“Is God on the side of the poor”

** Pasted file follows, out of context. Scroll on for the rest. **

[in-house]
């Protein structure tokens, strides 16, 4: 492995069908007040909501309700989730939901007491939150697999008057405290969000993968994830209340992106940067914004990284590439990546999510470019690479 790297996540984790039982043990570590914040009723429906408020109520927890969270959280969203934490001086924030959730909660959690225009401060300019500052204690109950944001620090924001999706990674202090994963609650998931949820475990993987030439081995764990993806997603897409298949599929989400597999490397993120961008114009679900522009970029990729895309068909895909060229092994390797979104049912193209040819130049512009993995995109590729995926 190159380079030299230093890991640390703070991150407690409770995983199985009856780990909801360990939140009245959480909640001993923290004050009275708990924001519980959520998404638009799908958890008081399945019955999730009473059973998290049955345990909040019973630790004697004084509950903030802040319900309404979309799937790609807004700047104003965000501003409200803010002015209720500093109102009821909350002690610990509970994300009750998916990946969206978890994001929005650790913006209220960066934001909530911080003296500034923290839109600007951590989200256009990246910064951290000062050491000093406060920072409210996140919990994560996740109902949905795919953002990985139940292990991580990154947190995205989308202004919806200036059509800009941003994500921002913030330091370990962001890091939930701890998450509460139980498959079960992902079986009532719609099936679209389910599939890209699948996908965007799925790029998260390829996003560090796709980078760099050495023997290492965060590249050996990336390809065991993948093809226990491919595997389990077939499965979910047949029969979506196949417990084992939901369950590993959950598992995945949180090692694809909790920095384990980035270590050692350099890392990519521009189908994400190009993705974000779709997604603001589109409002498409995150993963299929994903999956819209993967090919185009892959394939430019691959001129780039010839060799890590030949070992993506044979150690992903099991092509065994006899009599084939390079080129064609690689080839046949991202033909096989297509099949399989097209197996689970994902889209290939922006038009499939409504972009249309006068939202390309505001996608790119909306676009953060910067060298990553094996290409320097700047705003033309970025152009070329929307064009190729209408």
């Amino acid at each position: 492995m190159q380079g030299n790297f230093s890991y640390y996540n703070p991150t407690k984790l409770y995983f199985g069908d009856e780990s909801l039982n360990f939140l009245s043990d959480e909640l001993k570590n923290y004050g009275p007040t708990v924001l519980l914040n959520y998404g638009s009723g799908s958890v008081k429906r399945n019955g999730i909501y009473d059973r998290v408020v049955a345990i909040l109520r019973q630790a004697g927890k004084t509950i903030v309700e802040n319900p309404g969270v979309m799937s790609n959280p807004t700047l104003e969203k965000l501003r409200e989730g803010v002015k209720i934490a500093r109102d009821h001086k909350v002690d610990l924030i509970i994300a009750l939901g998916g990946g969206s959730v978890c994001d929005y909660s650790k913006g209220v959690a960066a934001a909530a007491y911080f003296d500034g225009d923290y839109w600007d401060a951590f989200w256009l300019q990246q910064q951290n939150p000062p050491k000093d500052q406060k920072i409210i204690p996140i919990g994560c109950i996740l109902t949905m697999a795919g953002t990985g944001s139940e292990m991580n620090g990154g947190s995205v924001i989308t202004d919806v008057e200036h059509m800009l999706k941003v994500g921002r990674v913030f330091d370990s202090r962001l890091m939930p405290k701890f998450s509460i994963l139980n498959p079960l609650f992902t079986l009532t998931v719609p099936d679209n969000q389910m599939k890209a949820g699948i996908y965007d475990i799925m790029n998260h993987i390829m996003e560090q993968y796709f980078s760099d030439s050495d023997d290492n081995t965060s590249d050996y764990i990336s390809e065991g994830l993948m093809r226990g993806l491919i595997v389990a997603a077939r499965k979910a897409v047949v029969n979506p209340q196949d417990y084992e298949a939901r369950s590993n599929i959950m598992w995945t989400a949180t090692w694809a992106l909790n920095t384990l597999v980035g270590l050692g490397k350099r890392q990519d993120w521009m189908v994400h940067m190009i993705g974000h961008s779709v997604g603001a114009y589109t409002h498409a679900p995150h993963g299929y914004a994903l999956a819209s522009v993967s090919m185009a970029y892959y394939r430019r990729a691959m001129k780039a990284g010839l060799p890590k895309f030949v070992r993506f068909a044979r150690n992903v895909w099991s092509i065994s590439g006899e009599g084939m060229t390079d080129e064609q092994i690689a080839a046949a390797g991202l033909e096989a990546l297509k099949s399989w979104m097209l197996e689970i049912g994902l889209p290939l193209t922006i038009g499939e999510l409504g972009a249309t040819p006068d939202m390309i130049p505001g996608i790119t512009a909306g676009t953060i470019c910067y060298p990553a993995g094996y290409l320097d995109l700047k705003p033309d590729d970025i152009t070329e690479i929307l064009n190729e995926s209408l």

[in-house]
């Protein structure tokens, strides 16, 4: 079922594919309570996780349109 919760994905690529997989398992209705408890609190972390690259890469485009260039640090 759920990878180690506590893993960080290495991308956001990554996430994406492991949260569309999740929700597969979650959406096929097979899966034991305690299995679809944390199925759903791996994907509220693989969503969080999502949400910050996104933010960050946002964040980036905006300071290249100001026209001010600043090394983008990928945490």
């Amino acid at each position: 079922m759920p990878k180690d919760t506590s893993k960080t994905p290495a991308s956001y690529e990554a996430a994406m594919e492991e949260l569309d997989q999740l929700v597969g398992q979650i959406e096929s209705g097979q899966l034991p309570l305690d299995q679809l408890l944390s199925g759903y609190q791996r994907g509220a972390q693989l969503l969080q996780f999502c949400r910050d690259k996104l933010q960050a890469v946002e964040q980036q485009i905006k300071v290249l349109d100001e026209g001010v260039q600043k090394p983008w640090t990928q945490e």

Is God on the side of the poor? There are obviously many different views and answers given to this question, either derived from the Bible, from one’s own opinion or a cohesion of both. But how can it be answered from the simple form of this question? Further Biblical knowledge as well as a greater understanding of Liberation Theology is required to provide a substantial answer to this, which can be obtained by looking at the individual aspects that arise when questioning God’s position in relation to the poor.These are things such as the concern God had for the poor at the Exodus, The Exile and the Incarnation; The sense in which God identifies with the poor; Gods frequent work through the poor and the oppressed; The Biblical teachings that God constantly demolishes the rich and elevates the poor; and the question of whether God commands his people to have a special concern for the poor and oppressed but not the rich. There are three main points or stories in the Bible when God uses his power to intervene and Liberate the poor and oppressed, they are 1) The Exodus, 2) The Exile and 3) The Incarnation.The Exodus is the story of Moses, the burning bush, the ten plagues and the Ten Commandments. In this God shows his power by freeing oppressed slaves from the Egyptians. God refers to these poor and oppressed slaves as ‘his’ own people, ” I have seen the affliction of my people who are in Egypt…and i have come down to deliver them out of the hands of the Egyptians” (Exodus 3:7-8). This blatantly shows God saw the poor and oppressed people as being his own, and that he was going to free them because they were his own people. But was this the one and only (main) reason for him doing this? It would be naive to think so.There was his Covenant with Abraham, Isaac and Jacob, the fact that he may have done it to show everyone not only how powerful he was but also how merciful and caring he was – which shows he could have done it simply for himself, to make himself look virtuous to ‘his’ people, so he could be known as the One who freed these people from slavery. The whole story of the Exodus is the first time in which God selects the ‘chosen’ people, as he calls them ‘his’ people and then frees them from slavery and oppression; these people are poor people because they are slaves – therefore this story would suggest the poor are God’s chosen people, ‘his’ people. What also must be taken into consideration is the fact that God forsaken idols and the Egyptians had created idols for Gods, so this could be another reason for God releasing the slaves and destroying the Egyptians.The Exile is another story in which God shows his preference of poor and oppressed people. The story shows how he would free them when they were oppressed, but if they themselves became the oppressers then a fate of destruction he would impose upon them. God called Israel out of Egypt and made an agreement with them, he said they could live together in justice and peace. But this did not happen. Israel broke God’s covenant so God destroyed Israel and sent ‘his’ chosen people into captivity. This shows how God destroyed Israel because the poor were wrongly treated; and therefore they were ‘his’ people. Why else would he protect them?He had done it before and then does it again. This obviously shows God preference and favourability of the poor and oppressed when compared to the other people, even if they themselves before had been poor and oppressed. It just shows how God sides with the poor and is always against the oppressers even if they have been oppressed before and freed by God because of this. It could be possible that God’s people may have been any poor person that is being oppressed, no matter what has happened before and vice versa (opressed to being oppresser).The whole idea of the Exile is that God destroys Israel, his previous chosen land, because they failed to live by his covenant as they oppress the poor (which he sends into captivity). This could be seen as being strange as the people that were the oppressers were previously the ones being oppressed (in Egypt) and you would think that God would not destroy his own people? Bu the fact is that these were no longer ‘his’ people as the were not the oppressed or the poor, they were the persecutors. Up to this point it seems as if God is always completely on the side of the poor and always destroys anyone who oppresses them, even if they were poor before and were seen as being God’s chosen people. So God must chose his people not because of who they are but for the simple fact that they are poor and he hates seeing them being discriminated against.The third and final main story which shows Gods choice to help and protect the poor and oppressed is the Incarnation, or in simple terms, Jesus Christ. This was when God revealed himself in a person; his son; our lord – who himself a poor. And at the start of his public ministry he preached, “The spirit of our Lord is upon me, because he has anointed me to preach good news to the poor. He has sent me to proclaim release to the captives and recovering of sight to the blind, to set at liberty those who are oppresed, to proclaim the accpetable year of the Lord”.The message of this is obviously intended for the poor and the actions suggested in this are to help the poor out of the oppression they have found themselves in. These are the words of God, and it seems as if he is preaching one message for one reason – to get ‘his’ people free from oppression. And although he himself freed us from the oppression of guilt, the oppression refered to here is physcial oppression, from captivity.Throughout Jesus’ preaching life he spent nearly all of his time with the poor and the sick, giving freedom and curing, which in a way shows the roots and objectives of Christianty itself. Gods destructive comes through in Jesus as in Matthew 25:31 – 46 Jesus says that those who do not feed the hungry, clothe the naked and visit the prisoners will expreience eternal damnation. i.e. Gods destructive power. The whole idea of the incarnation is get Gods messages and intentions on to earth and into practise, and these all involve the poor and are all in favour of the poor. Feeding the hungry, healing the sick, enabling the blind to see again and getting those being oppressed free from it. God obviously sees the poor as h’his’ own people, as he always protects them over anyone and will do anyhting (e.g. destruction) to help them out and get them free.Although these three stories represent the main times in which God shows his complete backing of the poor and oppressed, there are other points in the bible where God implies that the poor are ‘his’ people. Psalm 146 explains how it is God’s essence to defend the weak and the oppressed as well as lifting the mistreated. The base of Christian concern for the hungry and oppressed is that God cares especially for them. In Proverbs 14:31 he says, ” He who oppresses a poor man insults his maker”, the follows up with ” He who is kind to the poor lends to the Lord”. This shows that God does see the poor as being ‘his’ people and that anyone who goes against or mistreats ‘his’ people, go against God himself. This is a very strong attitude and God would not say this unless he meant it and did actually believe that the poor were his people and were linked to him in a way.From all of this evidence taken pfrom the Bible, the word of God, there seems to only be one way to sum it up, that God believes the poor and oppressed to be ‘his’ people whom he will protect over anyone else, even if they themselves were in this position before. Anyone poor is chosen by God, yet anyone who isnt will suffer in the hands of the very same.If God was on the side of the poor, why would he allow suffering? Disease? Famine? Starvation? and Death? These are common traits identified with the word ‘poor’. If you are poor you have little or no money, little or no land, little or no food and little or no hope. Although God may promise good things and deliver hope, where does it actually get the poor people? He may be able to kill people for oppressing the poor, but this does not lead to the poor having more money, more food and just a better life in general, because if they had that then they would not be poor, they would be rich. So how can God give the poor what they need to survive without making them rich? As seen in the Exile, if you are rich then you will be destroyed by the very same God who chose you to be ‘his’ people because you are poor?He may well be able to give each of his chosen people enough to survive without being seen as being rich, but what kind of existence is that? The God of the bible is meant to love and provide for his children yet, some are better off than others and are having much more of a comfortbale life that those which arent. By destroyng the rich and the oppressors, all of which have been given free will by God himself, he is surely trying to cover up for gaps or mistakes in his creation which have allowed this to happen. If he really loved everyone then he would make us equal, no man greater than another, but this isnt so, which makes God try to make things equal again by making the poor seem more important than the rich. But how does this help? How does destroying the rich make a difference? Rich people are needed in the world just as much as poor people are, so why does God destroy them?He may well be siding with the poor because they have been hard done by, but a caring and loving God would not have let this happen in the first place. All of these questions cannot be answered only thought and speculated about, it makes one think about why there is a a rich/poor divide in the world and why God let it happen. He may be providing justice for the oppressed, because what is happening to them is not right, but he is only doing it because the balance between the peoples is uneven and he wants to steady the boat again, but why let this gap evolve in the first place? That is the biggest question that can arise from God claiming that the poor are ‘his’ people.After taking both sides of this argument into account a decision could be reached on this question. Yes, God does side with the poor in the Exodus, the Exile and the Incarnation because he has to, because he is the loving God who provides equailty and a chance for all. It is the right thing to do. If someone is less well off than someone else, then make them equal, give them the chance – but by destroying the oppressors? I’m not so sure this is the answer. God obviously shows love, and is love, but the question that arises from the whole of this debate, is Why he sides with the poor? Is it because he has given free will and it has been wrongly used, so the balnce must be restored? Or is it because it is the right thing to do in the circumstances, something a loving God would do (and person).I do believe that God is on the side of poor, but not because they are ‘his’ people specifically, but because he is loving and feels they need his help to regain what they deserve, a chance. And if this chance can only come about by destroying the rich and the oppressers then so be it. Even if there are mistakes in his creation, it doesnt mean it isnt prefect, it may have these faults in it for a reason, maybe so God can show how loving he is and how poor people should be seen as equals to other people. I don’t know. Nobody knows, but what i do precieve to be true is the fact that God does side with the poor simply because they have been oppressed – and God is doing the right and loving thing by freeing them from their oppression.